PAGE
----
4 Configuring Script-Based Node Manager

This chapter describes how to configure script-based version of Oracle WebLogic Servers Node Manager.

This chapter includes the following topics:


Script-based Node Manager is a shell script, wlscontrol.sh, located in WL_HOME/common/bin/. The wlscontrol.sh file must exist on each machine that hosts server instances that you want to control with Node Manager. This script can be customized to meet site-specific requirements.

You must have an SSH client executable on each machine where Node Manager or a Node Manager client runs. This script must also be in the path of the user ID running it. Typically, an SSH client is a standard part of a UNIX or Linux installation.

Step 1: Create User Accounts

Before running Node Manager, create a dedicated UNIX user account for performing Node Manager functions. Add this user to all machines that host the script-based Node Manager and to all machines that host a Node Manager client, including the Administration Server.


On UNIX platforms, Oracle does not recommend running Node Manager as the root user. However, to achieve Post-Bind GID, you must start Node Manager as the root user. Post-Bind GID enables a server running on your machine to bind to a UNIX group ID (GID) after it finishes all privileged startup actions.

For example:

  1. On each host machine, as the root user, create two new operating system (OS) users: bea and ndmgr, both associated with a new group called bea.

    • Use bea for installing Oracle WebLogic Server only.

    • Use ndmgr to create a WebLogic domain and start the Administration Server and remote Managed Servers using Node Manager.

  2. Both OS users should have the same OS group (bea) to ensure that the correct permissions are in place for ndmgr to run WebLogic scripts and executables.

    For example:

    > groupadd bea
    > useradd -g bea -m bea
    > passwd bea
    > useradd -g bea -m ndmgr
    > passwd ndmgr

Step 2: Configure Node Manager Security

The Node Manager SSH shell script relies on SSH user-based security to provide a secure trust relationship between users on different machines. You create a UNIX user account typically one per domain, for running Node Manager commands and scripts. A user logged in as this user can issue Node Manager commands without providing a user name and password.


You must also ensure that the Node Manager and Oracle WebLogic Server commands are available in the path of the UNIX user ID used to run them. Change the environment file of the user to contain the path to WL_HOME/common/bin/ or DOMAIN_HOME/bin/server_migration.

For example:

Configure SSH trust between the ndmgr user on each machine that will run an Oracle WebLogic Server instance and the same ndmgr user on the same machine, plus the corresponding ndmgr user on every other machine.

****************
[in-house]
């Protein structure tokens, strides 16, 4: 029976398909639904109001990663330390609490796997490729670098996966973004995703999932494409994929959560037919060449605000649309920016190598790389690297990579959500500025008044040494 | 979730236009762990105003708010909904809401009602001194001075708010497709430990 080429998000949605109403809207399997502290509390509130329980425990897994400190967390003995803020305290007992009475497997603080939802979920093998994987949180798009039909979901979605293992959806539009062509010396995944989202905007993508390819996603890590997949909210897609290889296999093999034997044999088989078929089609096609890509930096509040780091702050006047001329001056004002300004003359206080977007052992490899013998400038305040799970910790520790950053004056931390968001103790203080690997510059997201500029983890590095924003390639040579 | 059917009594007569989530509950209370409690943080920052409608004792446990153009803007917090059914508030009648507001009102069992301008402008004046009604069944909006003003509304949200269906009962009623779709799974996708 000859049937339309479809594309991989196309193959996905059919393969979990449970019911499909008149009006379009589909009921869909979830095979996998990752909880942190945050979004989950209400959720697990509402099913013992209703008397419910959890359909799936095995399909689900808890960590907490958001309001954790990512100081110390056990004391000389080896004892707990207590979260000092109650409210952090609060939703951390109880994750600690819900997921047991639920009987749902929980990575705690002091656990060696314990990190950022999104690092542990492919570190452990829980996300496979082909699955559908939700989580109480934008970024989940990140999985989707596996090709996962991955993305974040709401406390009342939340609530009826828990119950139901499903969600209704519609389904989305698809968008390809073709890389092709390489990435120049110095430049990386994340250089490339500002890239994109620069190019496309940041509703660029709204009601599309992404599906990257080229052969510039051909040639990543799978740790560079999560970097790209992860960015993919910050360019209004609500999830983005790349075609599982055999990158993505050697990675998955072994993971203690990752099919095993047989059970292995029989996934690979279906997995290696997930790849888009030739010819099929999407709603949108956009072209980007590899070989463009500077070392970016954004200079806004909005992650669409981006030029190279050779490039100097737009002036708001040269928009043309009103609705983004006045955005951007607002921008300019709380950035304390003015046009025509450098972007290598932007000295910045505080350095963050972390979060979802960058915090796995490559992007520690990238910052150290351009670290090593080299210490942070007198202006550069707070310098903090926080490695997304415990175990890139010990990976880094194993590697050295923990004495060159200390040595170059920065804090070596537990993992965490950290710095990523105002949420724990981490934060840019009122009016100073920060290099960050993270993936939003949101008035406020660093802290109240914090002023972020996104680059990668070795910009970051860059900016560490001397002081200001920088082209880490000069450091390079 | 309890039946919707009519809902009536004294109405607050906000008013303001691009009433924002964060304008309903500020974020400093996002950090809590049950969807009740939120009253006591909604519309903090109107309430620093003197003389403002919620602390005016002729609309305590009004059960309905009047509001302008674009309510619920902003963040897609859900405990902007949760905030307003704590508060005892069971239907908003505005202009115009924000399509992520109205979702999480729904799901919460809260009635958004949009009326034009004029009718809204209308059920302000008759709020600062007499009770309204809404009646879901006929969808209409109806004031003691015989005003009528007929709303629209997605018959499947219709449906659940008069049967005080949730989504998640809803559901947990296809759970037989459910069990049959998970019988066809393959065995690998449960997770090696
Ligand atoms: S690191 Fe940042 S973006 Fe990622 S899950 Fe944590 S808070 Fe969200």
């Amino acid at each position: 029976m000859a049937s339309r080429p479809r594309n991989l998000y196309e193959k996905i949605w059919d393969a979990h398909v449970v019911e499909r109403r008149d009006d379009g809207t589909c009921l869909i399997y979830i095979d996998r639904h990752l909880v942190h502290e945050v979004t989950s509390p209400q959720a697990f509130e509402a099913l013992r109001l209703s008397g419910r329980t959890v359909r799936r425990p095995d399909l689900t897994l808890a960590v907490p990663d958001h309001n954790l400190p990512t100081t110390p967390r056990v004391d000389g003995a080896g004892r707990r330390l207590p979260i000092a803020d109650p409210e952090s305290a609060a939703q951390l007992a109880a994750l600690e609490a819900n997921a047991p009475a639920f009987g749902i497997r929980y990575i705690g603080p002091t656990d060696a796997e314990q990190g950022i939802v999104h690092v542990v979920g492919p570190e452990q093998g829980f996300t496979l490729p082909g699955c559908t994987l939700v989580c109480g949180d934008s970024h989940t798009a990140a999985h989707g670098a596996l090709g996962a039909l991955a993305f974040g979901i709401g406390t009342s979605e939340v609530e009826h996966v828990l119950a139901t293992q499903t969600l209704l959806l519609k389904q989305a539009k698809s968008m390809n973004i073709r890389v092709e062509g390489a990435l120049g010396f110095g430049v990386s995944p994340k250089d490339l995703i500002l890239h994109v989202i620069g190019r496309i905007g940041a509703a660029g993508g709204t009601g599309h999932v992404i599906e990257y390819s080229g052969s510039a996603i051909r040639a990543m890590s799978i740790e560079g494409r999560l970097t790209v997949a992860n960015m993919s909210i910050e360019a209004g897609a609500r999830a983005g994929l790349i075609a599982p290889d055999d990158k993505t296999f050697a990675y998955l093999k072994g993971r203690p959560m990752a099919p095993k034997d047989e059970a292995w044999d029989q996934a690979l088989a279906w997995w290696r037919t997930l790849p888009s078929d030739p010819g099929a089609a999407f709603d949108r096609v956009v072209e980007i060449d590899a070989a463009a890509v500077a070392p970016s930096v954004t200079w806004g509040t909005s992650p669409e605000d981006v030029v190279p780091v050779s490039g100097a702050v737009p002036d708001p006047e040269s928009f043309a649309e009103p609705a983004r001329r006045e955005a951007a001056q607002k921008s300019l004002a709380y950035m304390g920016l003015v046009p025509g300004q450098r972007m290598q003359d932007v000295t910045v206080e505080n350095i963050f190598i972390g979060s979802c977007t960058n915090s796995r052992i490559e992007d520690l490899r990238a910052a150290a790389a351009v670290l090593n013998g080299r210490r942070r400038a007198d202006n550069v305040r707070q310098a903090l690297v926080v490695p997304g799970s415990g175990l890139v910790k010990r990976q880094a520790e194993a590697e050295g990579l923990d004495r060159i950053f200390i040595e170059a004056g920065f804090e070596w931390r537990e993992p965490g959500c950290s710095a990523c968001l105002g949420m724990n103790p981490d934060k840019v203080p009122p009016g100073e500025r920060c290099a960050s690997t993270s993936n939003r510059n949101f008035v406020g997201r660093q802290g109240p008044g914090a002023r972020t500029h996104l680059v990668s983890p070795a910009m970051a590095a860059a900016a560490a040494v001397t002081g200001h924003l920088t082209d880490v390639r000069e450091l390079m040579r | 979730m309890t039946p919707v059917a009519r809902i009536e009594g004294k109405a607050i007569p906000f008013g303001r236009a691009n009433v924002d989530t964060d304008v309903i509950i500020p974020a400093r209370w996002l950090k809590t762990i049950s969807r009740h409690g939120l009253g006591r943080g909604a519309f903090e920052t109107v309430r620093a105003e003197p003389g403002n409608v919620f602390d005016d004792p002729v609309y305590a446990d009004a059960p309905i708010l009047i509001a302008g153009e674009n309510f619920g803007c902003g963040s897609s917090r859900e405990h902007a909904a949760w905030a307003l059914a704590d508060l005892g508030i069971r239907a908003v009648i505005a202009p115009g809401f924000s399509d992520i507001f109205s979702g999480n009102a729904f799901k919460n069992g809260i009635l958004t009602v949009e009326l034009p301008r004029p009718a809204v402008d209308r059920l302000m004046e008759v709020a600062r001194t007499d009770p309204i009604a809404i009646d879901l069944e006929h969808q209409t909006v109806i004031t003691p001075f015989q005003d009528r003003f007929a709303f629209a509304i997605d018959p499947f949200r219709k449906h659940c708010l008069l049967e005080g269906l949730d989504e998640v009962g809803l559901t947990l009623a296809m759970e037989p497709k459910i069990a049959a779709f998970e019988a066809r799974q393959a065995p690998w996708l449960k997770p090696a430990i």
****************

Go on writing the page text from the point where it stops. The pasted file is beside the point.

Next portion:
In other words, any ndmgr user on one machine must be able to establish an SSH session without being prompted for security credentials, with a ndmgr user of the same name on the same or a different machine. This is necessary because any Managed Server can become the cluster master for migratable servers and issue commands to start other remote Managed Servers in the cluster using SSH. For Managed Server migration to work, the ndmgr user needs only to be able to run the wlscontrol.sh script using SSH. See Configuring Security for WebLogic Server Scripts.

For example, to configure one instance of a user to trust another instance of a user for SSH version2:

  1. From a terminal logged in as ndmgr user:
    > ssh-keygen -t dsa
  2. When prompted, accept the default locations and press Enter for passphrase so that no passphrase is specified.
  3. Copy the ndmgr user's public key to the ndmgr user's home on the same machine and all other machines.
    > scp .ssh/id_dsa.pub ndmgr@
  4. Establish an SSH session with the target machine as the ndmgr user and set up trust for the remote ndmgr user.
    > ssh -l ndmgr (you should be prompted for password)
    > mkdir .ssh
    > chmod 700 .ssh
    > touch .ssh/authorized_keys
    > chmod 700 .ssh/authorized_keys
    > cat id_dsa.pub >> .ssh/authorized_keys
    > rm id_dsa.pub
    > exit
  5. Test that you can establish an SSH session with the ndmgr user on the remote machine without requiring a password.
    > ssh -l ndmgr
  6. Repeat this process for all combinations of machines.

Alternatively, you can achieve the same result by generating a key value pair on each machine, concatenating all of the public keys into an authorized_keys file, and copying (scp) that file to all machines. Try establishing SSH sessions between all combinations of machines to ensure that the ~/.ssh/known_hosts files are correctly configured. See Generating and Distributing Key Value Pairs.

Step 3: Install Oracle WebLogic Server

Install an Oracle WebLogic Server instance in the base directory, ORACLE_HOME/wlserver, on all the machines that will run Oracle WebLogic Server, where ORACLE_HOME represents the directory you specify as the Oracle Home when you install Oracle WebLogic Server, for example, C:\Oracle\Middleware\Oracle_Home.

For example:

> java -jar wls_jrf_generic.jar

See Starting the Installation Program in Installing and Configuring Oracle WebLogic Server and Coherence.

Step 4: Create a WebLogic Domain